Sundays are for friends and family here in Lebanon. And so a group of friends (since most Dutch in Lebanon are pretty much family-less) got together somewhere near Beirut for a Sunday lunch/picnic in the ‘wild’. The kids were running wild (as they should, when you’re in the wild) somewhere between the olive trees and the vines and who knows what else, while the adults discussed the finer aspects of ‘getting older’, and commented on a certain trend recently observed around us related to Lebanese men and their ‘restlessness’ once they get over fifty.
The mood was mellow, the weather soft, the conversation good and the wine flowing.
Until one of the children came back with a serious issue. His mouth was burning. We did not pay much heed to that. After all, what could possibly be wrong. But he kept drinking water and spitting it out, and complaining about pain in his mouth. Well, did you drink anything? No. Did you eat anything? No, just some green berries. Green berries? What green berries? Some green berries in the field.
Dutch moms in general don’t really panic quickly.
"Well honey," says the mom, "whydon’t you go off and get some of those berries, and we’ll see what the issue is."
And sure enough, the boy back came with some green berries.
Did you swallow them, asked the mom? No, I just chewed them. You’re sure? Yes, I’m sure, replied the boy, as drool was running down his chin, and his lips were starting to swell.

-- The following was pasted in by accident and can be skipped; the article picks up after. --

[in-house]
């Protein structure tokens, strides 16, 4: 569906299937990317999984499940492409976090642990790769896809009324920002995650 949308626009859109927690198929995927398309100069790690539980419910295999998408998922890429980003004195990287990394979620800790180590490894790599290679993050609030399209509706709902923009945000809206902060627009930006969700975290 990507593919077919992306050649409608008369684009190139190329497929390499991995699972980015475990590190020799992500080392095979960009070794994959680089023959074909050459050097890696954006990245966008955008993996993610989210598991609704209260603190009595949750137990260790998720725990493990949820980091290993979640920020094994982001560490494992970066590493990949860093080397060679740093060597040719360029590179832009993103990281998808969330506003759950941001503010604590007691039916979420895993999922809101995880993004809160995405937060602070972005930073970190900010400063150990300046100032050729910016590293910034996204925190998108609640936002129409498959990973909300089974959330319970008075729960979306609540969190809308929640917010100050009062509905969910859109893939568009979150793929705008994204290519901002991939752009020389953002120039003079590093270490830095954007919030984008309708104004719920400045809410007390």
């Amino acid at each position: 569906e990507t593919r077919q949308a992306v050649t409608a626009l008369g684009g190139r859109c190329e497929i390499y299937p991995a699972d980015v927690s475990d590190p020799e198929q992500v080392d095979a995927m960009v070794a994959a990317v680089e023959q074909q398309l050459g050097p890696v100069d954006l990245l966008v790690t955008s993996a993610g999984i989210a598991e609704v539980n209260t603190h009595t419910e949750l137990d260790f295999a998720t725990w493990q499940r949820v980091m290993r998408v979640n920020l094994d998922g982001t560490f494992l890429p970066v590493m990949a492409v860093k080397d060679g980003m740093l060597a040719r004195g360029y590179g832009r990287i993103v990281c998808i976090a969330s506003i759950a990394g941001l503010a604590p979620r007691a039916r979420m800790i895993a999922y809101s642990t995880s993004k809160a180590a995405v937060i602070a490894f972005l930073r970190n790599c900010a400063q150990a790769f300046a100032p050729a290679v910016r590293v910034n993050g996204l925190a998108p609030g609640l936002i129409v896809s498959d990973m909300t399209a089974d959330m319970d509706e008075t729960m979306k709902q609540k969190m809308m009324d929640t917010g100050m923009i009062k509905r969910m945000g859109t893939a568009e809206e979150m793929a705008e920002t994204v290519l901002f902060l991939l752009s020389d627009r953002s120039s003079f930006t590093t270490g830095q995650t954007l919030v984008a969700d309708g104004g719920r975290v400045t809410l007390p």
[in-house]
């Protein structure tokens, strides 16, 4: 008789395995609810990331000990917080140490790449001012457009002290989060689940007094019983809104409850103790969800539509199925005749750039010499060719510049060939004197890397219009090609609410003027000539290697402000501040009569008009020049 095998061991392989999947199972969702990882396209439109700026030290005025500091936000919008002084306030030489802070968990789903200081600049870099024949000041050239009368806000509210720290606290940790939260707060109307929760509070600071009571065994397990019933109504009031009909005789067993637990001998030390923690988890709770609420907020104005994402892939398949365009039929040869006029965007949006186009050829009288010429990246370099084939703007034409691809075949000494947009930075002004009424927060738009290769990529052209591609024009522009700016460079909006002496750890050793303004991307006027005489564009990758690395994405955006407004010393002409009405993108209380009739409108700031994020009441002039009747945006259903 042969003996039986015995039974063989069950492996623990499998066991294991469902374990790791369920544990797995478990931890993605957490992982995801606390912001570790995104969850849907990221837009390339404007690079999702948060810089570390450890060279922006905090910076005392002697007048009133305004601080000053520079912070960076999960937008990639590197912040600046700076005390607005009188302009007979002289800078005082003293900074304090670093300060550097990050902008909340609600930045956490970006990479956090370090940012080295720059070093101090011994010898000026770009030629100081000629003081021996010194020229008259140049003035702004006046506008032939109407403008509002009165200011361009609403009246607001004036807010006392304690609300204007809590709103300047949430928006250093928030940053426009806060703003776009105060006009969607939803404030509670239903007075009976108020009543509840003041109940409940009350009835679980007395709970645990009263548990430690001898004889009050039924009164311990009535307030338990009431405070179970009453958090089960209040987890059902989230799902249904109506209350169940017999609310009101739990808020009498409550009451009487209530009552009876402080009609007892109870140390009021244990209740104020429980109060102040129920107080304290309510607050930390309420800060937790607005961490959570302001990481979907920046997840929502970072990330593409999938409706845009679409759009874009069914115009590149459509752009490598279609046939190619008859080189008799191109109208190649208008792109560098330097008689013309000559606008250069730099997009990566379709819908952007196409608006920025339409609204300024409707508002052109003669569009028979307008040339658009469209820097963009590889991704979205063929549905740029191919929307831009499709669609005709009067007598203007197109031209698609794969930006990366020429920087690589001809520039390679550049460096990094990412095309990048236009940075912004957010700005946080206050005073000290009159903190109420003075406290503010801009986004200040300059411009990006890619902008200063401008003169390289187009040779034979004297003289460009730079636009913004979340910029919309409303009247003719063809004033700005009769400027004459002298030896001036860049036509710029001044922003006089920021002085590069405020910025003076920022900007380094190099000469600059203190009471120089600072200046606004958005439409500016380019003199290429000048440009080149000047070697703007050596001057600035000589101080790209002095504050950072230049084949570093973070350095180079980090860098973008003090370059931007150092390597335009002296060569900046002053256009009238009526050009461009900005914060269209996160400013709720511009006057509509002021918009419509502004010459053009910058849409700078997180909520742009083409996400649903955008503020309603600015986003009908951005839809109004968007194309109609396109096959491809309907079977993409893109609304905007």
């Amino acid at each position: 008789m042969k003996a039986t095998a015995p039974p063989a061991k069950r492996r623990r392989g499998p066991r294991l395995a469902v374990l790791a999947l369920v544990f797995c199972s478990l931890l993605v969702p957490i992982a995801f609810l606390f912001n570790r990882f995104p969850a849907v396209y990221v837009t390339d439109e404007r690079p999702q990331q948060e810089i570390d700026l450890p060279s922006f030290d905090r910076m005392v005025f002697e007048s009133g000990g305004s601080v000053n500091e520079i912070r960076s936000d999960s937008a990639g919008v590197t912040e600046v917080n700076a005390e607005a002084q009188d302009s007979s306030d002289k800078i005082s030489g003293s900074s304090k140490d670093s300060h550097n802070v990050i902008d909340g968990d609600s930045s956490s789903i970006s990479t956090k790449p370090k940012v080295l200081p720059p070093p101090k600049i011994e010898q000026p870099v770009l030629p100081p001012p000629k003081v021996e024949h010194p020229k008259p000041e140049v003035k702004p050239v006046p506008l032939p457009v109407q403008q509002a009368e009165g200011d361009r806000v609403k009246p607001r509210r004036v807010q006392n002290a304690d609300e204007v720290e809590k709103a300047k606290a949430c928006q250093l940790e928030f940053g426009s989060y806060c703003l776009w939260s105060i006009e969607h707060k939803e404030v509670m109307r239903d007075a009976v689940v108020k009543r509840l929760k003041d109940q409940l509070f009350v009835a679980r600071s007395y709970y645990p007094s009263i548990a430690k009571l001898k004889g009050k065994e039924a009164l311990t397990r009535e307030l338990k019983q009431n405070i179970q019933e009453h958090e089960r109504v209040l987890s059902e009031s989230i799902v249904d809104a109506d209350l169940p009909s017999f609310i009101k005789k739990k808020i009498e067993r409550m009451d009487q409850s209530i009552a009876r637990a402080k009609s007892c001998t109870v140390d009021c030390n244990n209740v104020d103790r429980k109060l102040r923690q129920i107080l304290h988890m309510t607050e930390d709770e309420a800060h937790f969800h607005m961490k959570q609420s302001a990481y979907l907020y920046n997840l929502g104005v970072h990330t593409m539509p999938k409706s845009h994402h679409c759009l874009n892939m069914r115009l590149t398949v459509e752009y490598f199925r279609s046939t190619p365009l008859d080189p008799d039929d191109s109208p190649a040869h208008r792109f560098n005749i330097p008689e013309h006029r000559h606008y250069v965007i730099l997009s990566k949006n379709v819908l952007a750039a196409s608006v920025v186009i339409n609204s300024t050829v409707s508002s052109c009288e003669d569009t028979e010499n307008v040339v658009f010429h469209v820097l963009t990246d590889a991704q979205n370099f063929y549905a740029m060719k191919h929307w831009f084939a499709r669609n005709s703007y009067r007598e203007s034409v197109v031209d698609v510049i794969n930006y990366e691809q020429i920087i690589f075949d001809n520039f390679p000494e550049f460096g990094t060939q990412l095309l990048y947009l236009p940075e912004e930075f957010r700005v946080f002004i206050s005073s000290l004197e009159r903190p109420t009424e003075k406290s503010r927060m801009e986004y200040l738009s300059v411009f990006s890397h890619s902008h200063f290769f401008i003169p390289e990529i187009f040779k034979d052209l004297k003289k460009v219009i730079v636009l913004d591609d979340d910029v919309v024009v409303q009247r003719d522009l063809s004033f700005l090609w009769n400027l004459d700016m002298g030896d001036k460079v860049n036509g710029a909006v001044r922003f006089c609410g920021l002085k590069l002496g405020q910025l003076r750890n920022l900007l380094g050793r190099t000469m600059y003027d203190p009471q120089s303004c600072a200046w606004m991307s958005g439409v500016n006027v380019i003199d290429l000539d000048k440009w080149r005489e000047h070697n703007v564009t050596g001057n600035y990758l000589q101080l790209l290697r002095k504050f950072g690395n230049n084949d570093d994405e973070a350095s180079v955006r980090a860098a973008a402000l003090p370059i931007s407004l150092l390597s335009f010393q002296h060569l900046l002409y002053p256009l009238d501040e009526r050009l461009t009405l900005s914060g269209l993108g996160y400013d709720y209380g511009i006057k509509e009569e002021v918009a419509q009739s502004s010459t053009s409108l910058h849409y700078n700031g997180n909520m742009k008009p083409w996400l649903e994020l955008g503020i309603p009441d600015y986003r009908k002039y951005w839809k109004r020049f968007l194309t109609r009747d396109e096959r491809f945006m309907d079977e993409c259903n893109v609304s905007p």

I recognized those berries, because Santa gave me this book on Lebanese plants last Christmas. They were the berries of the Palestinian Arum (Arum palaestinum) And the green berries are, as most parts of the plant, poisonous when digested.
Poisonous berries, huh! But how poisonous is poisonous? (typical Dutch question, you don’t want to run to the ER and look like an idiot) And so everyone was googling Arum palaestinum on their phones.
‘Burning sensation’, one read out loud.
‘Mouth and throat irritation, resulting in swelling, and profuse saliva production,’ another one read as the poor kid was drooling copiously.
'Could cause irregular heartbeat, breathing difficulties, upset stomach and, in severe cases, death.’
Now why did you put those berries in your mouth, his mom said! He had just chewed on them, to try, he replied.
“Oral fixation, a stage all men go through,” another friend helped out.
“Don’t you know they could be poisonous?” mom adds.
“Nonsense,” says one of the Lebanese man present. “Give me those berries, I think they’re used against snakes or something. That’s what I remember they told me.” And he chews a berry. Sure enough, pretty soon he is complaining about a ‘burning sensation in the mouth, swollen lips and a profuse saliva production’.
Did we go to the ER? The nurse amongst us suggested we check for diluted pupils, and irregular heartbeat, otherwise “don’t bother.” And so we continued our picnic with a drooling child and adult. After all, you can tell the doctor at the ER that a child – erroneously - tried the berries, he's just a child. But what shall you tell the doctor about the grown-up man?
Typical men, I thought, but when we drove back home, my daughter complained of a rash on the palm of her hands. It seems she'd been trying to pick the plant. I tell you, it's a dangerous place to live :)
And that was my Sunday in the wild.
The Arum palaestinum is, by the way, a quite common plant in Lebanon. It’s been around for some 40 million years (!?). All parts of the plant can produce allergic reactions, but unless you chop it up and put it in your salad (Hmmmm?), not likely to cause your death. (source, sorry, it’s in Dutch). Not birds or bees pollinate this flower, but little flies do.